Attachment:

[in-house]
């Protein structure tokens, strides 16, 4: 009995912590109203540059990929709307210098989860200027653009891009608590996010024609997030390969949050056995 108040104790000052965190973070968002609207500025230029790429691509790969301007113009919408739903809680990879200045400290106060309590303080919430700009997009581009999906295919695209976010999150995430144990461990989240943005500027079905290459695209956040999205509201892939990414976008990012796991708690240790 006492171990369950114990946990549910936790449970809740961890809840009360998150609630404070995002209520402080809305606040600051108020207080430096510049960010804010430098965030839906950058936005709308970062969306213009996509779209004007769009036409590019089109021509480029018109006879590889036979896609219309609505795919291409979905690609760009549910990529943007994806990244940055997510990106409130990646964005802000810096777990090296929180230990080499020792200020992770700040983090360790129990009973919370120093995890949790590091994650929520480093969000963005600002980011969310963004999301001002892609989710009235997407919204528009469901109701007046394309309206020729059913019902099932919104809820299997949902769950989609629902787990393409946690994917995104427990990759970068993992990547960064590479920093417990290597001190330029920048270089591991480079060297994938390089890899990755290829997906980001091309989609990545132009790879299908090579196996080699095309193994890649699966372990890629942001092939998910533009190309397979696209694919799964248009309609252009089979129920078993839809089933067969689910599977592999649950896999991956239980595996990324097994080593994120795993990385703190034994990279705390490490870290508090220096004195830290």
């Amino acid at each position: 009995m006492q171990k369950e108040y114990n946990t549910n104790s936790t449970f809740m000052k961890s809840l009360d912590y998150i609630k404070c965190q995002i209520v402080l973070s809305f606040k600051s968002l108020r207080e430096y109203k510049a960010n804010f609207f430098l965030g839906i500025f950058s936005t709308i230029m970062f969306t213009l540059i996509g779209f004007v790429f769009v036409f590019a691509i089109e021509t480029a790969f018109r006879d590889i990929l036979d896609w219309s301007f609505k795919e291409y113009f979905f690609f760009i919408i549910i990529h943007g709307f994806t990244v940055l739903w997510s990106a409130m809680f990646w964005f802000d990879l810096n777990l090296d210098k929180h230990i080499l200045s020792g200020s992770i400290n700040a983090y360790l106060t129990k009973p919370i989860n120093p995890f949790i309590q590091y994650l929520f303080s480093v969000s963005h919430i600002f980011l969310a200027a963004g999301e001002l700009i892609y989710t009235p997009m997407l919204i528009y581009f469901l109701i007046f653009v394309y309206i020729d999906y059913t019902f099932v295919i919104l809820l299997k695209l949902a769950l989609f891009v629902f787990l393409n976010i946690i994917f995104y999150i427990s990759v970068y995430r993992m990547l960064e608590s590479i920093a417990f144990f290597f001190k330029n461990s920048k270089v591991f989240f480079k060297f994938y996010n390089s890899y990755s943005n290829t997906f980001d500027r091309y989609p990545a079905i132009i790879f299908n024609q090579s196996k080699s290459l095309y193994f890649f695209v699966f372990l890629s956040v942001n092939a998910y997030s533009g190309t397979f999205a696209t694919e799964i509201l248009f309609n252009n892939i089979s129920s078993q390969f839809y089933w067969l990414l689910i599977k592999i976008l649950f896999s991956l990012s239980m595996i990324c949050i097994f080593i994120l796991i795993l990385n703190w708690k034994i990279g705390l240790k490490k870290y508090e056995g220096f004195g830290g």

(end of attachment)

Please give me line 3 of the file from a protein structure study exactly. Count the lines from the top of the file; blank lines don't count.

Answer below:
């Amino acid at each position: 009995m006492q171990k369950e108040y114990n946990t549910n104790s936790t449970f809740m000052k961890s809840l009360d912590y998150i609630k404070c965190q995002i209520v402080l973070s809305f606040k600051s968002l108020r207080e430096y109203k510049a960010n804010f609207f430098l965030g839906i500025f950058s936005t709308i230029m970062f969306t213009l540059i996509g779209f004007v790429f769009v036409f590019a691509i089109e021509t480029a790969f018109r006879d590889i990929l036979d896609w219309s301007f609505k795919e291409y113009f979905f690609f760009i919408i549910i990529h943007g709307f994806t990244v940055l739903w997510s990106a409130m809680f990646w964005f802000d990879l810096n777990l090296d210098k929180h230990i080499l200045s020792g200020s992770i400290n700040a983090y360790l106060t129990k009973p919370i989860n120093p995890f949790i309590q590091y994650l929520f303080s480093v969000s963005h919430i600002f980011l969310a200027a963004g999301e001002l700009i892609y989710t009235p997009m997407l919204i528009y581009f469901l109701i007046f653009v394309y309206i020729d999906y059913t019902f099932v295919i919104l809820l299997k695209l949902a769950l989609f891009v629902f787990l393409n976010i946690i994917f995104y999150i427990s990759v970068y995430r993992m990547l960064e608590s590479i920093a417990f144990f290597f001190k330029n461990s920048k270089v591991f989240f480079k060297f994938y996010n390089s890899y990755s943005n290829t997906f980001d500027r091309y989609p990545a079905i132009i790879f299908n024609q090579s196996k080699s290459l095309y193994f890649f695209v699966f372990l890629s956040v942001n092939a998910y997030s533009g190309t397979f999205a696209t694919e799964i509201l248009f309609n252009n892939i089979s129920s078993q390969f839809y089933w067969l990414l689910i599977k592999i976008l649950f896999s991956l990012s239980m595996i990324c949050i097994f080593i994120l796991i795993l990385n703190w708690k034994i990279g705390l240790k490490k870290y508090e056995g220096f004195g830290g």